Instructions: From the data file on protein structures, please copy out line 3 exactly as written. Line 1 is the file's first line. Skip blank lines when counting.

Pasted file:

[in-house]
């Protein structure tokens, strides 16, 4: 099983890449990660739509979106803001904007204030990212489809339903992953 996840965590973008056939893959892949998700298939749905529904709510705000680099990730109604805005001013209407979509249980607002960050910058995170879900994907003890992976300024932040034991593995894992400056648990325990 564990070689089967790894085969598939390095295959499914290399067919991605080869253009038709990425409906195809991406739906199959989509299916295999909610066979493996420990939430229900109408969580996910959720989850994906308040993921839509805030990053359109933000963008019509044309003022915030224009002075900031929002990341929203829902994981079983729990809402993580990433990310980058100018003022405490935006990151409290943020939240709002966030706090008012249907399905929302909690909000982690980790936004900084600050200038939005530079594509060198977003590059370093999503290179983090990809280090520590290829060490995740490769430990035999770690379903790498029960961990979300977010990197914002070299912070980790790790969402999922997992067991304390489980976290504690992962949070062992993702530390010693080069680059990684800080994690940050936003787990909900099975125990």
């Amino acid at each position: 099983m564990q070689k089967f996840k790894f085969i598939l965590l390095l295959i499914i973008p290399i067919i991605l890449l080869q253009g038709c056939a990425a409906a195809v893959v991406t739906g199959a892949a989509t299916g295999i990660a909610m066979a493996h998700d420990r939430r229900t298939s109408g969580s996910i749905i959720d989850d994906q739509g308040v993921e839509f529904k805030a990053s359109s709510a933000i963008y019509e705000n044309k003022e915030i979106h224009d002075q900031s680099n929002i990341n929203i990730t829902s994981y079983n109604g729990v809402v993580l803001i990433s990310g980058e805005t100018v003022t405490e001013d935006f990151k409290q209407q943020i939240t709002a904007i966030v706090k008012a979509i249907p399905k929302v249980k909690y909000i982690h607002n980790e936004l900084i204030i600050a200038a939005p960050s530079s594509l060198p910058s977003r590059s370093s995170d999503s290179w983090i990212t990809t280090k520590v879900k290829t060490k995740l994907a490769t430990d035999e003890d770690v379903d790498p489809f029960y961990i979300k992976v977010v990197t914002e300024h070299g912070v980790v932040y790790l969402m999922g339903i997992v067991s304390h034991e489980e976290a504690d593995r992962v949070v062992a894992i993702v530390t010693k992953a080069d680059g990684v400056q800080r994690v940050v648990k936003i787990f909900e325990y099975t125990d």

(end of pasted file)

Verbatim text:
């Amino acid at each position: 099983m564990q070689k089967f996840k790894f085969i598939l965590l390095l295959i499914i973008p290399i067919i991605l890449l080869q253009g038709c056939a990425a409906a195809v893959v991406t739906g199959a892949a989509t299916g295999i990660a909610m066979a493996h998700d420990r939430r229900t298939s109408g969580s996910i749905i959720d989850d994906q739509g308040v993921e839509f529904k805030a990053s359109s709510a933000i963008y019509e705000n044309k003022e915030i979106h224009d002075q900031s680099n929002i990341n929203i990730t829902s994981y079983n109604g729990v809402v993580l803001i990433s990310g980058e805005t100018v003022t405490e001013d935006f990151k409290q209407q943020i939240t709002a904007i966030v706090k008012a979509i249907p399905k929302v249980k909690y909000i982690h607002n980790e936004l900084i204030i600050a200038a939005p960050s530079s594509l060198p910058s977003r590059s370093s995170d999503s290179w983090i990212t990809t280090k520590v879900k290829t060490k995740l994907a490769t430990d035999e003890d770690v379903d790498p489809f029960y961990i979300k992976v977010v990197t914002e300024h070299g912070v980790v932040y790790l969402m999922g339903i997992v067991s304390h034991e489980e976290a504690d593995r992962v949070v062992a894992i993702v530390t010693k992953a080069d680059g990684v400056q800080r994690v940050v648990k936003i787990f909900e325990y099975t125990d």